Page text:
The election is just days away on Thursday (8 June) and the polls (if you believe them) are showing a narrowing of support for the two main parties, Labour and the Conservatives. But who is best for you and your clients?
Phil Billingham, director of Perceptive Planning.
The normal approach is to analyse the respective manifesto pledges, and see who promises to ‘shake up pensions’ yet again, or to calculate the effect of tax rates on the demographic of our client base.
This time it is different. We must focus back to the first duty of government, which is the welfare of its people.
And in this regard, the following fact remains true - what is best for advisers is change and complexity. What is best for clients is clarity, stability and consistency and gradual ‘soft’ transitions if possible.
So to address the elephant in the room, as the Tories seem to have become the paramilitary arm of UKIP, the determining factor must be that a Labour government will take a softer, more productive approach to Brexit and immigration.
That will lead to less of a shock to the economy, and lessen the negative impact on tax revenues.
If you couple this with rates of corporation tax that are still lower than our neighbours, but higher than the Tory proposals, then together they will generate more tax to be able to reverse cuts to police and NHS at this critical time.
Safety and security must come first.
Ben Yearsley, director of an advice firm, former investment director and co-founder of Wealth Club.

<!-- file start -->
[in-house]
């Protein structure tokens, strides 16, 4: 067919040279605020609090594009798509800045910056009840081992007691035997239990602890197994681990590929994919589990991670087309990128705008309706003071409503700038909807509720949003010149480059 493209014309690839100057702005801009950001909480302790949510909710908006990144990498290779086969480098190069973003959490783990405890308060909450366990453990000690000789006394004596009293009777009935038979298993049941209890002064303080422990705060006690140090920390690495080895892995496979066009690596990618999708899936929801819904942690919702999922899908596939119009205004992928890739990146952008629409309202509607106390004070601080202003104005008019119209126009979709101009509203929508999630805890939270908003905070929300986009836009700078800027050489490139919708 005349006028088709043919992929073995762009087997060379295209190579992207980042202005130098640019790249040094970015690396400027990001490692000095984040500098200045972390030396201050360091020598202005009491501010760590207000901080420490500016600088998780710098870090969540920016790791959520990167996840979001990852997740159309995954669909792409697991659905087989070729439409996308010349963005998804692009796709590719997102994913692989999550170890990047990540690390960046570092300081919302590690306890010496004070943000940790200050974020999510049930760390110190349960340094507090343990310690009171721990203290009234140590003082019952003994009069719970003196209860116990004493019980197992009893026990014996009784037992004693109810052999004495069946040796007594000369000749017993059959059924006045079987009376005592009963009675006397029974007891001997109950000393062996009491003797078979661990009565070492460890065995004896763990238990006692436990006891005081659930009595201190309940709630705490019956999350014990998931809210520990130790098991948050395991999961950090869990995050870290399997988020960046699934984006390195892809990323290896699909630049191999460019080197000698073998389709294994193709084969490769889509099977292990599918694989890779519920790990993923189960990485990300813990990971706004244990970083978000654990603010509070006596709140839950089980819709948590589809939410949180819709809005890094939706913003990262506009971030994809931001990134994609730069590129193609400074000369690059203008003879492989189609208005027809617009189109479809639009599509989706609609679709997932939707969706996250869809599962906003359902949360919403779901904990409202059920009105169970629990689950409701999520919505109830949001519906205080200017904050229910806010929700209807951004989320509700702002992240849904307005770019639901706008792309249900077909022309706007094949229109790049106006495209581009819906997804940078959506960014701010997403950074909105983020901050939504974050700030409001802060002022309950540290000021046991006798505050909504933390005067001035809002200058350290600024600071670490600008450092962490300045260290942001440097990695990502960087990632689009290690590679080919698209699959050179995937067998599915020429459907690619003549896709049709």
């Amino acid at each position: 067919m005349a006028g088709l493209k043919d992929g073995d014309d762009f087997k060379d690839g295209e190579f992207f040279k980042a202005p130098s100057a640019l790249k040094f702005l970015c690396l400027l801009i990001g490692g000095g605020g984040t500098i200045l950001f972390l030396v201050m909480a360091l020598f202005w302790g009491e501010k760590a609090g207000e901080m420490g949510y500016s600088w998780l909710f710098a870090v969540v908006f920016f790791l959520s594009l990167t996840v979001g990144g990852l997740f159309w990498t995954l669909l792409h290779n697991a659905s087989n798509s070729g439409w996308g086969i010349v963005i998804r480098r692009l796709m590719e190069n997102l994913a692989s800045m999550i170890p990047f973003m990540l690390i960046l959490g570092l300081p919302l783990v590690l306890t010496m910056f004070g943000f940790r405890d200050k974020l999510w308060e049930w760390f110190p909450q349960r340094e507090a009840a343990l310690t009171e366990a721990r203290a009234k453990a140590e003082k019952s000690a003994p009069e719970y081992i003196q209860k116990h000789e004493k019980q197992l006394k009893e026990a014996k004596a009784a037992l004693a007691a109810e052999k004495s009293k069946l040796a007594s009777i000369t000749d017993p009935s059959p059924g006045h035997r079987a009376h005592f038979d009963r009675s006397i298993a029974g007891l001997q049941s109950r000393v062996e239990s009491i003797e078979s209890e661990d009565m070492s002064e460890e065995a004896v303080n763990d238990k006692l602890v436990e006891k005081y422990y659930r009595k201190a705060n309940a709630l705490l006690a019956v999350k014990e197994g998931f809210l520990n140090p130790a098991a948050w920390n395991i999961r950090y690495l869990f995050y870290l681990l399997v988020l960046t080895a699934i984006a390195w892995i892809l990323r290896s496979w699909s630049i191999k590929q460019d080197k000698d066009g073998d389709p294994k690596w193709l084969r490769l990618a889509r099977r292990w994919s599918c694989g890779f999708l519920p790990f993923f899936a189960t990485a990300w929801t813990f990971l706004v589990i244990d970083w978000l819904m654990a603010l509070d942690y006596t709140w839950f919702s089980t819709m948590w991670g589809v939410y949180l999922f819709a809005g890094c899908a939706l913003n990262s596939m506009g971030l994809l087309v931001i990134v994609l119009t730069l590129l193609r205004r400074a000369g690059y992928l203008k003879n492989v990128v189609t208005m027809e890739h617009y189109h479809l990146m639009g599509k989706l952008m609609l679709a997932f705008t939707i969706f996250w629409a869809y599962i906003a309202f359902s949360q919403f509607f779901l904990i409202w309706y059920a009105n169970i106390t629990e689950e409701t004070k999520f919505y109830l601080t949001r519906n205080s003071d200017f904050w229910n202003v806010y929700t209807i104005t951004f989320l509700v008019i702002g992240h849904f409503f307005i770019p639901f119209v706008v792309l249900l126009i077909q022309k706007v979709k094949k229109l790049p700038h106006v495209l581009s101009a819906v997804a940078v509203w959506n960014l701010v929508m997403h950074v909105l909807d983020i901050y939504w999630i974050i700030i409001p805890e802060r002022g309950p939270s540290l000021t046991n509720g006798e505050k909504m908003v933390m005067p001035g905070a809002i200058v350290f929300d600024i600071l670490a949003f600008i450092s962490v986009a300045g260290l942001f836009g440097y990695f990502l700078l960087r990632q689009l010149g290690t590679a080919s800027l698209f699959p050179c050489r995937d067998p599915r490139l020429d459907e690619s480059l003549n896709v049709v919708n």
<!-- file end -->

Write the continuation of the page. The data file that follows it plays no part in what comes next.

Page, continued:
Instinctively the Conservative party should be the party of investors, whether they are advice driven or execution only.
They are the Party committed to reducing corporation tax to 17 per cent; benefiting pension funds and private investors alike as more profit is available to pay as a dividend.
They are also the party of aspiration, introducing both personal pensions and for those old enough to remember the PEP (Isa's forerunner) and increased the annual Isa allowance to £20,000, meaning saving for long term goals is tax efficient for most.
However, to add a bit of balance, they have done their damnedest to ruin pensions for many; lowering the lifetime allowance and reducing the annual amount that can be invested.
On the advice market, there is little in evidence from any party that they really understand it I'm afraid; manifesto pledges are rarer than, well, a pledge by Labour to be nice to business.
Richard Murphy, professor of Practice in International Political Economy, City, University of London. Chartered accountant, author of The Joy of Tax, director, Tax Research LLP.
Financial markets are mechanisms for managing capital to earn real rates of return in as low a risk environment as possible. In my opinion Labour's plans provide the best chance of this happening.
First, they are committed to beating tax abuse, especially in tax havens. Tax abuse has been used to artificially inflate earnings, increase executive pay and transfer risk to shareholders behind layers of opacity. Labour's plans will stop this abuse that has deliberately increased shareholder risk. Business will have to concentrate on making real returns instead, which is good news for everyone.